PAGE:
Historic Landscape Characterisation

Vale of Ffestiniog - Area 4 Tan-yr-Allt


An eighteenth-century farmhouse transformed by William Alexander Madocks into the first Regency house in north-west Wales. The site was chosen chiefly for the view and in order to accommodate the larger house the hillside behind was cut back, leaving an exposed rock face. Stables and outbuildings are a short distance to the west.

© Crown copyright. All rights reserved, Gwynedd Archaeological Trust, 100017916, 2005

Historic background

Madocks, who bought the property in 1798, was a philanthropist and the focus of a circle of 'Romantic' philosophers and literary figures. He was responsible for building the Cob at Porthmadog and draining the Traeth Mawr as well as building the model town of Tremadog. Madocks’ circle of friends included Sheridan, Thomas Love Peacock and Shelley, the last of whom rented Tan-yr-Allt from 1812 to 1816 and wrote Queen Mab while living there. Peacock based his satire Headlong Hall on Tan-yr-Allt and Madocks and his friends.

After Madocks the house belonged to the Greaves family, owners of slate quarries at Blaenau Ffestiniog, and until recently it was a Steiner school.

Key historic landscape characteristics

Early 19th-century wooded park, ornamental garden and residence

The ancient woodland on the hillside above the house (now a SSSI) would have been one of the attractions of the site as far as Madocks was concerned. He added trees to both woods and garden; being especially fond of beech he created pockets of chalky clay to help them thrive. He also experimented with moving large, mature trees. Many of his trees survive, by now superb specimens.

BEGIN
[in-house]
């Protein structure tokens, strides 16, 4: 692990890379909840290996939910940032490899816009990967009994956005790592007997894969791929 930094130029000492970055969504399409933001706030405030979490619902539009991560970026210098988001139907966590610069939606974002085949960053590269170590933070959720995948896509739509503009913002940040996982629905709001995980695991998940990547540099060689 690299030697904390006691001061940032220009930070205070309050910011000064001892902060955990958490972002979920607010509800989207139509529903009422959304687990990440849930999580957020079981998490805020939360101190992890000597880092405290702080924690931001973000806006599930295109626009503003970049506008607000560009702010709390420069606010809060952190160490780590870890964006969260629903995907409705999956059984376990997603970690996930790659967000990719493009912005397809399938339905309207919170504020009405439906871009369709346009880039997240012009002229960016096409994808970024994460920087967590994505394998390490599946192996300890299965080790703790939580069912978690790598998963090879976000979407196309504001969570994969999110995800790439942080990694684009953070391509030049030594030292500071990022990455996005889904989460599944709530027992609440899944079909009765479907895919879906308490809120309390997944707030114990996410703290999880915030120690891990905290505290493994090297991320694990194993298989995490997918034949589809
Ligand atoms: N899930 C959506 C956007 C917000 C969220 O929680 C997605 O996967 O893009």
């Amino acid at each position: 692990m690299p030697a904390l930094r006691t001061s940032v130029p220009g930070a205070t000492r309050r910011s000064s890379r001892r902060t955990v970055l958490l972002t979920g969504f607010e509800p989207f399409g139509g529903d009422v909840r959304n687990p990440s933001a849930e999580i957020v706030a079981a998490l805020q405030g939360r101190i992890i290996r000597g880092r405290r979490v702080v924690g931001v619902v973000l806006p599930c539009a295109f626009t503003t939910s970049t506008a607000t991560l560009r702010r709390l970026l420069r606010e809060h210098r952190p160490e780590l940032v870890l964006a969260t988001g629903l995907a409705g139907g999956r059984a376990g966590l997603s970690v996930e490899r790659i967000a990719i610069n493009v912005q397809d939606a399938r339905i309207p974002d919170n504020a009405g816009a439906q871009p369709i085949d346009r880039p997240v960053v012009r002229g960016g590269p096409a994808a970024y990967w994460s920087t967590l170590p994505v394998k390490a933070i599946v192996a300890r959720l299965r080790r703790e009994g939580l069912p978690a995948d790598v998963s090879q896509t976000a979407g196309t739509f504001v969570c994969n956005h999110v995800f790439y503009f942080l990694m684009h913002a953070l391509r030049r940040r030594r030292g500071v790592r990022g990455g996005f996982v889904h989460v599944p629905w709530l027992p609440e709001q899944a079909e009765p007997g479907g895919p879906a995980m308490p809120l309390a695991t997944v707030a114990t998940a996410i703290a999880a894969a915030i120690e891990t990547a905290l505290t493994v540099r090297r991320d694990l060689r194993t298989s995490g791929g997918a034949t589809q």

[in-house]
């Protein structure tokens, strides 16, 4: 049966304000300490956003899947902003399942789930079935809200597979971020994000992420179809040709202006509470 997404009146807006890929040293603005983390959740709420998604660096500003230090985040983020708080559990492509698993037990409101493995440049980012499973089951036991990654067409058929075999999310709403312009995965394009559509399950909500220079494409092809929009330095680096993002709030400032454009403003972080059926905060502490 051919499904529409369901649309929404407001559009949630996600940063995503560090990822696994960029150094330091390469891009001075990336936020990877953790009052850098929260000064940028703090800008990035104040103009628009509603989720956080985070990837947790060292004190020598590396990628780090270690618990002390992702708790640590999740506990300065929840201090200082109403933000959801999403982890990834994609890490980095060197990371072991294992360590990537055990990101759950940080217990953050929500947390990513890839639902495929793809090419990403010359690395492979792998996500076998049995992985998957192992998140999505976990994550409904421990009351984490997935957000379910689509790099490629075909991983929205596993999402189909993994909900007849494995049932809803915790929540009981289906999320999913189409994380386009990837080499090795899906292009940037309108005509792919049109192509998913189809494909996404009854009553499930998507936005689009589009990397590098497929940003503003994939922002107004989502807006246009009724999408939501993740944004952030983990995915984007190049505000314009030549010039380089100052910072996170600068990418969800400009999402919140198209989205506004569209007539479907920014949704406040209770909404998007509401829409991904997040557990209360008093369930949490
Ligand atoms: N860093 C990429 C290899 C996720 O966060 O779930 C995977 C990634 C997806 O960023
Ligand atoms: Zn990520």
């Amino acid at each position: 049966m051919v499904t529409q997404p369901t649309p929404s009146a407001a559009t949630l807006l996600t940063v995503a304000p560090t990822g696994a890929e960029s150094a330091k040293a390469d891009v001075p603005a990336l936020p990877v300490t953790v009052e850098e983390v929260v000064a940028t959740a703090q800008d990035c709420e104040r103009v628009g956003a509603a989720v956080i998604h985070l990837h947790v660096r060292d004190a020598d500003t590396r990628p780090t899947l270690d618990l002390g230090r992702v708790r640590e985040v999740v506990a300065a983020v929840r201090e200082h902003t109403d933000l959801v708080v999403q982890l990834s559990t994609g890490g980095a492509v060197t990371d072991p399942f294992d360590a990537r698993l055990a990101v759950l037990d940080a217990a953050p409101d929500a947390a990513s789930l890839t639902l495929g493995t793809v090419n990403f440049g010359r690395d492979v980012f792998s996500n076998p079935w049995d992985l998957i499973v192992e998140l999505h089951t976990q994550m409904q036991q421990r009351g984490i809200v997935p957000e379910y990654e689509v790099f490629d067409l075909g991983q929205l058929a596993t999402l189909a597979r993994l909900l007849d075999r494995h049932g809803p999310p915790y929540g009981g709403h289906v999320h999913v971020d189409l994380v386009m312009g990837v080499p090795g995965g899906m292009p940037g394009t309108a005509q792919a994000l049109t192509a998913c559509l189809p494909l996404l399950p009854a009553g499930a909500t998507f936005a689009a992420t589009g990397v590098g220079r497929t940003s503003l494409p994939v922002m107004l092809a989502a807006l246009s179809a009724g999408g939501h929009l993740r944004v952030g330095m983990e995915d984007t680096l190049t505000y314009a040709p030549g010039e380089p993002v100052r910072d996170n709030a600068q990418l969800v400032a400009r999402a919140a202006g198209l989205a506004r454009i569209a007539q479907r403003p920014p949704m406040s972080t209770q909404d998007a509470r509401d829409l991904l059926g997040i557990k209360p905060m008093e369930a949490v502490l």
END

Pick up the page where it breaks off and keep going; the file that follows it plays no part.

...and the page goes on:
The garden, on a steeply sloping site, is informal in character, blending into a small area of parkland to the south. It consists mainly of lawns and areas planted with specimen trees; near the house there are rhododendrons and other shrubs, and there is a small formal pool at the foot of the sloping lawn in front of the house. The garden also contains a memorial to Shelley.

The long east drive has surviving informal plantings, including many good trees, and the small stream which crosses has artificial pools and waterfalls which create attractive sights and sounds. There is a lodge at the end of this drive, also built by Madocks.

The kitchen garden, laid out by Madocks, was important to him. The walls survive in good condition and there is a large (empty) water tank in the north-west corner, more recently used for swimming. Soil was brought up from the Cob during its construction to improve the garden’s naturally thin soil.

The garden was neglected after Madocks’ time but brought back into use and productiveness by the Steiner school. Some plantings survive from before the period of neglect and show that ornamental plants and fruit were grown as well as vegetables, a tradition that has been continued. The path layout appears to be original and the bases of cold frames survive; it seems that there was never a large area of glass.


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